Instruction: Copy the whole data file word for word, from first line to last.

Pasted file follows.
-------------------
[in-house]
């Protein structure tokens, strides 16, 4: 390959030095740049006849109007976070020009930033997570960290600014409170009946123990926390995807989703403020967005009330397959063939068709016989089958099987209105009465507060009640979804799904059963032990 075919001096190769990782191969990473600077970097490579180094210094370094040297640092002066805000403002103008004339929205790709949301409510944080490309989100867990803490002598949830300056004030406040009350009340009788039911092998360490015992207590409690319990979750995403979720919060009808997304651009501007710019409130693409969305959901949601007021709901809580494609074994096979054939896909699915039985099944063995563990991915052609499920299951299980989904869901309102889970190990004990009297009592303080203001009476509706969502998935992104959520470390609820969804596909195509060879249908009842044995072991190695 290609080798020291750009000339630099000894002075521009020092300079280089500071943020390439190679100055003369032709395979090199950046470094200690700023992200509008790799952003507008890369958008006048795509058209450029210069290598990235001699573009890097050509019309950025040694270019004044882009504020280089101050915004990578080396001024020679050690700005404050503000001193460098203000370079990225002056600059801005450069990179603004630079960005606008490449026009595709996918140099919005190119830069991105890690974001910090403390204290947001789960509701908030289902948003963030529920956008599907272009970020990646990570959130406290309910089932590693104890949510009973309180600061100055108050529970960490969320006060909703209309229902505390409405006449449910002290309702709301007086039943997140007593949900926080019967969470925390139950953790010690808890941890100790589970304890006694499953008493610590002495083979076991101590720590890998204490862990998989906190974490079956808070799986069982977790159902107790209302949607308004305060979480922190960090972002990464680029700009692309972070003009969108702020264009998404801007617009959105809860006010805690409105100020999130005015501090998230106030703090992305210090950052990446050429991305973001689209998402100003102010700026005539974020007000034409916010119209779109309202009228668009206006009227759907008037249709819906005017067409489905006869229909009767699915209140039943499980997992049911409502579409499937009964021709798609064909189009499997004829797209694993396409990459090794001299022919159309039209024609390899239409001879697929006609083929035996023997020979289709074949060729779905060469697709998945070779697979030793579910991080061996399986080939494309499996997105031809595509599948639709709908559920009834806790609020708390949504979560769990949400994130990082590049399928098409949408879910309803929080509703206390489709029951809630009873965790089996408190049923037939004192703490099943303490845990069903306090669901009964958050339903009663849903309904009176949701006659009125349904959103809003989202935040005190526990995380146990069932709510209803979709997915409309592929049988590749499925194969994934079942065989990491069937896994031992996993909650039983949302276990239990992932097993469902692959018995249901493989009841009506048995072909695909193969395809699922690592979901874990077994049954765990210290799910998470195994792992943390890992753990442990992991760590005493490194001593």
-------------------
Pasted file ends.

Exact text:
[in-house]
């Protein structure tokens, strides 16, 4: 390959030095740049006849109007976070020009930033997570960290600014409170009946123990926390995807989703403020967005009330397959063939068709016989089958099987209105009465507060009640979804799904059963032990 075919001096190769990782191969990473600077970097490579180094210094370094040297640092002066805000403002103008004339929205790709949301409510944080490309989100867990803490002598949830300056004030406040009350009340009788039911092998360490015992207590409690319990979750995403979720919060009808997304651009501007710019409130693409969305959901949601007021709901809580494609074994096979054939896909699915039985099944063995563990991915052609499920299951299980989904869901309102889970190990004990009297009592303080203001009476509706969502998935992104959520470390609820969804596909195509060879249908009842044995072991190695 290609080798020291750009000339630099000894002075521009020092300079280089500071943020390439190679100055003369032709395979090199950046470094200690700023992200509008790799952003507008890369958008006048795509058209450029210069290598990235001699573009890097050509019309950025040694270019004044882009504020280089101050915004990578080396001024020679050690700005404050503000001193460098203000370079990225002056600059801005450069990179603004630079960005606008490449026009595709996918140099919005190119830069991105890690974001910090403390204290947001789960509701908030289902948003963030529920956008599907272009970020990646990570959130406290309910089932590693104890949510009973309180600061100055108050529970960490969320006060909703209309229902505390409405006449449910002290309702709301007086039943997140007593949900926080019967969470925390139950953790010690808890941890100790589970304890006694499953008493610590002495083979076991101590720590890998204490862990998989906190974490079956808070799986069982977790159902107790209302949607308004305060979480922190960090972002990464680029700009692309972070003009969108702020264009998404801007617009959105809860006010805690409105100020999130005015501090998230106030703090992305210090950052990446050429991305973001689209998402100003102010700026005539974020007000034409916010119209779109309202009228668009206006009227759907008037249709819906005017067409489905006869229909009767699915209140039943499980997992049911409502579409499937009964021709798609064909189009499997004829797209694993396409990459090794001299022919159309039209024609390899239409001879697929006609083929035996023997020979289709074949060729779905060469697709998945070779697979030793579910991080061996399986080939494309499996997105031809595509599948639709709908559920009834806790609020708390949504979560769990949400994130990082590049399928098409949408879910309803929080509703206390489709029951809630009873965790089996408190049923037939004192703490099943303490845990069903306090669901009964958050339903009663849903309904009176949701006659009125349904959103809003989202935040005190526990995380146990069932709510209803979709997915409309592929049988590749499925194969994934079942065989990491069937896994031992996993909650039983949302276990239990992932097993469902692959018995249901493989009841009506048995072909695909193969395809699922690592979901874990077994049954765990210290799910998470195994792992943390890992753990442990992991760590005493490194001593």